About a week ago, I flew from South Africa to Cameroon to work for a fellow MIT alumni’s start-up called CassVita. The start-up aims to transform raw cassava to flour to make other staple food such as chin chin and fufu—but what really makes this start-up unique is its bigger mission. CassVita aims to empower the local Cameroonian community—starting with employing local young graduates and buying local farmers’ cassava—and as the company grows, all the employees speak to CassVita’s drive to help the local community with students’ scholarships, community skill building, holidays dinners, etc.
I am sincerely inspired—especially as someone who wants to make my own impact on the world. I also noticed a pleasant surprise in how I talk about making an impact—I think I say it with more confidence now as opposed to before this summer when I would hesitate to share what motivates me with others. As of right now, I want to make an impact on the problems revolving around basic necessities in developing countries using my engineering skill set. However, a thought that has been consistently on my mind is how do I make an impact on developing countries if I’m not from that country? From taking D-Lab classes at MIT, I have heard countless stories of large sums of money being thrown at projects that only sound good and really have no impact on the communities they want to help. This is an issue I had on my mind before this program and it will continue to stay on my mind.
A thought that never crossed my mind before working with this start-up though, is the idea revolving around how I was born in Vietnam but grew up in America so I identify with being American more than with being Vietnamese. One of the main things I admire about CassVita is that the MIT alumnus that co-founded it grew up in Cameroon, was educated in America, and then came back to his community to give back. I can’t help but think, should I go back to Vietnam to give back to “my community”? I’m confused personally because I didn’t grow up there—I don’t know anything about the community besides the language and the food. And as of now, writing this blog, I still don’t know how to answer that thought, but it has made me consider new facets of my own identity and cultural heritage in relationship to both my work, the impact, and where I work.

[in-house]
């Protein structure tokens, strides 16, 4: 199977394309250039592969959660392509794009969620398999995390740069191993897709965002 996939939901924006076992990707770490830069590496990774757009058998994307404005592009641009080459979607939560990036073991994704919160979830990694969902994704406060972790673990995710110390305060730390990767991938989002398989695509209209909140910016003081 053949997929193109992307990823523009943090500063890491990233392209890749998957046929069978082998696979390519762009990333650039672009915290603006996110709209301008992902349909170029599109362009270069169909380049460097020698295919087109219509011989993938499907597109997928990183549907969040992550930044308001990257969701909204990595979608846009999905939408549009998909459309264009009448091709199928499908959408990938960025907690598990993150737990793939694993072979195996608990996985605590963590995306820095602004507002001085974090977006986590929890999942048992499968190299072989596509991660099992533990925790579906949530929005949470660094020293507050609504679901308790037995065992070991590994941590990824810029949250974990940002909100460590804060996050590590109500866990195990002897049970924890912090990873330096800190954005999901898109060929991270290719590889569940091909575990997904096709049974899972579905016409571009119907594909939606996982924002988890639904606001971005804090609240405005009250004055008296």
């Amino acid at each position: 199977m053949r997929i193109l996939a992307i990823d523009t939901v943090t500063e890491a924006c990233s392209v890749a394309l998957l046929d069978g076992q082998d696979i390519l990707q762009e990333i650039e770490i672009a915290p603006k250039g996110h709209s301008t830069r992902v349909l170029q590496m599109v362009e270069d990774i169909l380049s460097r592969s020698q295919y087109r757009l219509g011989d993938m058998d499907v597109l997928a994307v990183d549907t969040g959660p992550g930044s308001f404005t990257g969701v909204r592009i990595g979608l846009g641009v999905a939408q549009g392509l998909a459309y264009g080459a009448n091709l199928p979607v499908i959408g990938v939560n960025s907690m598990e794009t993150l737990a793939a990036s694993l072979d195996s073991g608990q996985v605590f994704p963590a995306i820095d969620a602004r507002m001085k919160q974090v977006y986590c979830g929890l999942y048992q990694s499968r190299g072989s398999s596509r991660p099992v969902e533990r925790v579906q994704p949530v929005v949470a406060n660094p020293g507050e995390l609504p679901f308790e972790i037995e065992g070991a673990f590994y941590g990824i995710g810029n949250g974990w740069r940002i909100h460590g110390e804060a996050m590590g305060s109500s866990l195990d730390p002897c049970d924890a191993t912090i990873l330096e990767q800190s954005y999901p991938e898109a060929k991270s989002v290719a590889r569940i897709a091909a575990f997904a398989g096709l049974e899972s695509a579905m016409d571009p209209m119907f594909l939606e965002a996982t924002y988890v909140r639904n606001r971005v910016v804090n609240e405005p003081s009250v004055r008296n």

Being with other people on this Cameroon program has helped me reflect as well. It is a contrast to my experience in South Africa where I was alone for the majority of my time there. Here in Cameroon, I have two friends who are African Americans and the MIT alumnus who is from Cameroon. I appreciate hearing their perspectives on issues that I was unaware of because of my privileges of being an Asian woman. In particular, on the way home from a beach trip, we were stopped by the police and asked for our phones. The police took my friends’ phone and escorted us to another area where there were more police. It turned out, we weren’t supposed to be taking pictures of the power plant that was in the background. We, the Americans, were all scared, but after the event was over and we debriefed, we talked about what we thought was going to happen. I was scared that they would take my friends’ phones and demand all our money. My African American friends were scared that they were going to shoot us all and kill us.
That thought never occurred to me even in my moment of fear; I never feared for my life. What privilege that is.
I understand that reading this experience might scare someone who has never been here, but it is truly just what I thought was going to happen—it doesn’t reflect the reality of what did happen. The local Cameroonian who was taking us around told us afterwards and during the whole event that nothing was going to happen and that the police were just doing their job to ensure safety of everything and everyone. And that was what happened.
I think besides that one encounter with the police, the quiet, beach town I was in was filled with friendly people who always greeted me with “You’re welcome.” Actually there was one night in particular that I cannot get out of my head. One of the co-founder of CassVita took us back to where he grew up to meet “Auntie May of this town”—who was his mom. Everyone in the company was there and we ate great food and enjoyed each others’ company. At some point in the night, one of the founders gave a speech that recounted the mission of the start-up and how each one of us are a part of something incredible—and I don’t know how to describe the feeling I had that night, but it just felt… right. I’ve never had this feeling before and I don’t think I can ever forget how it felt. But this, this is the feeling I’ll be chasing in everything I’ll do.
I am currently halfway through my time here, and my brain is always murmuring and thinking. It is tiring, but this is something that is necessary and part of the whole process of being abroad. Navigating and reflecting on these new situations, reflecting on who I am, what I want to do, and the different perspectives we each bring with us, is all part of this experience.
Trang Luu is a graduate student studying mechanical engineering. This summer, she will complete two MISTI internships. In June, she worked with a NGO called AeT on improving cook stoves for mealies vendors in South Africa. In July and August, she is working with an agricultural start-up called CassVita on their manufacturing facilities to transform cassava into flour products in Cameroon.